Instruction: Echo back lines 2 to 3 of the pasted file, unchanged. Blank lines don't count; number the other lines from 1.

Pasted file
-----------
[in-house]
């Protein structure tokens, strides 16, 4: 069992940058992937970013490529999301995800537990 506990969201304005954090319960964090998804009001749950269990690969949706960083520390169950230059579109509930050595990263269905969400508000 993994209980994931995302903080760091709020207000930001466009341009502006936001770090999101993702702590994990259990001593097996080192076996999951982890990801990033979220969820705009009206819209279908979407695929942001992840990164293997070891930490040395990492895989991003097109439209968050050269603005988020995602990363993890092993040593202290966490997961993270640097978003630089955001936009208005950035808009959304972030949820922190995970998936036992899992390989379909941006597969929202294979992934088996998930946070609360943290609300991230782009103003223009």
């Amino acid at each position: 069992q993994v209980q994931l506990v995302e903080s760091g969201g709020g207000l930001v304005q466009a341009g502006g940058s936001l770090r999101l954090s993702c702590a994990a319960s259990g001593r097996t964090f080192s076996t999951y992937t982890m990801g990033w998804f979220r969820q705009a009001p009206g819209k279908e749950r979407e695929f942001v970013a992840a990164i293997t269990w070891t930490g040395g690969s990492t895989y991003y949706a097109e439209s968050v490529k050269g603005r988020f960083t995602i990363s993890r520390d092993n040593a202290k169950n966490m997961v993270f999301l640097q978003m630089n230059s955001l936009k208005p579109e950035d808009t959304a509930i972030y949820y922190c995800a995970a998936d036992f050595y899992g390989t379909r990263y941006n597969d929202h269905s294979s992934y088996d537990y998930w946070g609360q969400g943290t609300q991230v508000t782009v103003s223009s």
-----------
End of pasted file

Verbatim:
């Protein structure tokens, strides 16, 4: 069992940058992937970013490529999301995800537990 506990969201304005954090319960964090998804009001749950269990690969949706960083520390169950230059579109509930050595990263269905969400508000 993994209980994931995302903080760091709020207000930001466009341009502006936001770090999101993702702590994990259990001593097996080192076996999951982890990801990033979220969820705009009206819209279908979407695929942001992840990164293997070891930490040395990492895989991003097109439209968050050269603005988020995602990363993890092993040593202290966490997961993270640097978003630089955001936009208005950035808009959304972030949820922190995970998936036992899992390989379909941006597969929202294979992934088996998930946070609360943290609300991230782009103003223009």
């Amino acid at each position: 069992q993994v209980q994931l506990v995302e903080s760091g969201g709020g207000l930001v304005q466009a341009g502006g940058s936001l770090r999101l954090s993702c702590a994990a319960s259990g001593r097996t964090f080192s076996t999951y992937t982890m990801g990033w998804f979220r969820q705009a009001p009206g819209k279908e749950r979407e695929f942001v970013a992840a990164i293997t269990w070891t930490g040395g690969s990492t895989y991003y949706a097109e439209s968050v490529k050269g603005r988020f960083t995602i990363s993890r520390d092993n040593a202290k169950n966490m997961v993270f999301l640097q978003m630089n230059s955001l936009k208005p579109e950035d808009t959304a509930i972030y949820y922190c995800a995970a998936d036992f050595y899992g390989t379909r990263y941006n597969d929202h269905s294979s992934y088996d537990y998930w946070g609360q969400g943290t609300q991230v508000t782009v103003s223009s």